Farmers turn to hybrid seeds to fight climate change

Sorghum plantation. [Elvis Ogina, Standard]

Farmers have been urged to plant drought-resistant crops to adapt to climate change.

Kenyan researchers, through the Water Efficient Maize for Africa (WEMA) partnership, have introduced over 52 hybrid varieties of maize seed to help farmers withstand climatic change and also be productive.

Researcher Dr Murenga Mwimali, who works for Kenya Agricultural and Livestock Research (KARLO) in Machakos, said farmers need seeds that can withstand harsh climatic conditions, pests, and diseases and not wither and mature faster.

Speaking during a farmers' field day at the Integrated Community Organisation for Sustainable Empowerment and Education for Development (ICOSEED) trial farm in Kutus, Kirinyaga County, ICOSEED Director Mugo Makanga said there is a need for modern methods of farming to improve production.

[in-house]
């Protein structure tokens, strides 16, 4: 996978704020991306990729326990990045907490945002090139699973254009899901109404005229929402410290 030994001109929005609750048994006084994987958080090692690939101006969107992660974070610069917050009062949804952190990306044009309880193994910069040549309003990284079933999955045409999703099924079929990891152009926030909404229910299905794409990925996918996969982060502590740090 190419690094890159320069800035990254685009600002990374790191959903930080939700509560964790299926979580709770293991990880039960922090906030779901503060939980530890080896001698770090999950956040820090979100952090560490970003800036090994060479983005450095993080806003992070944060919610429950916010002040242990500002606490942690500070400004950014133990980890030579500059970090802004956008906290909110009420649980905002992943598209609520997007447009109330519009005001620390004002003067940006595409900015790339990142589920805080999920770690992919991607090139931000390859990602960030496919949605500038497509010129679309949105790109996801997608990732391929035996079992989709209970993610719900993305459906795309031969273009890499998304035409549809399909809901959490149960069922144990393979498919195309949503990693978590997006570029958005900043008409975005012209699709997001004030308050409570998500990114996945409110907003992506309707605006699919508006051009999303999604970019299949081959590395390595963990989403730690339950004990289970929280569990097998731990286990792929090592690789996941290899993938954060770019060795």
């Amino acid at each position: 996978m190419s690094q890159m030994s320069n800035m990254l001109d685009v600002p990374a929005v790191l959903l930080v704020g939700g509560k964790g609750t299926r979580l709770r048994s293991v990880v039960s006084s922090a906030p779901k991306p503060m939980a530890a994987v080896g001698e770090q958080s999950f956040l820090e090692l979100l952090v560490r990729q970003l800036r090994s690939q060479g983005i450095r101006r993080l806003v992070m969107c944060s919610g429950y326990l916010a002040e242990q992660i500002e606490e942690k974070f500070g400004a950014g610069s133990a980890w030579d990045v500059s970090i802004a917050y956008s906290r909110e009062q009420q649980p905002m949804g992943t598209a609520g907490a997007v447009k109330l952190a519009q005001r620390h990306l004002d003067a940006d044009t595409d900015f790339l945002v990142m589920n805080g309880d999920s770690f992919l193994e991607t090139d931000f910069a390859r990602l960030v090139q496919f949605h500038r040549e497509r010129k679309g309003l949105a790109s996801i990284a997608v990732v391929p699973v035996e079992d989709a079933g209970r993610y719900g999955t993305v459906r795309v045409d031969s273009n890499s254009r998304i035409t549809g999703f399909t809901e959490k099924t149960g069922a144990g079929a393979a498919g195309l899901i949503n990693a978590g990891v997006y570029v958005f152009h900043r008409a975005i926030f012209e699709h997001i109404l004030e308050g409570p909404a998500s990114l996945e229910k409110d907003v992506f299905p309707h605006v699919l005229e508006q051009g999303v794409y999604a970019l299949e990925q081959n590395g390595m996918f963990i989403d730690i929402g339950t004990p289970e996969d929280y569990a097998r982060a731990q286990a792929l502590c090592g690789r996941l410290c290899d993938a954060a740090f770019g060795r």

Physics Maina, a farmer at South Ngariama in Mwea East, planted one of the seed varieties as a trial on his three acres and produced approximately 150 bags.

"This was the best season I have ever had. The last time my farm area in Mwea East received enough rainfall was three years ago," she said.

Ms Maina told farmers not to shy away from or even doubt any trial seed, saying that while others are complaining that they did not have the best harvest, farmers who adapt can harvest high yields.

"I urge farmers to grab the opportunity to test new seeds. I took a risk, and today I am going to have over 100 bags from my three acres from the new maize seed variety (WE4141)," she said.

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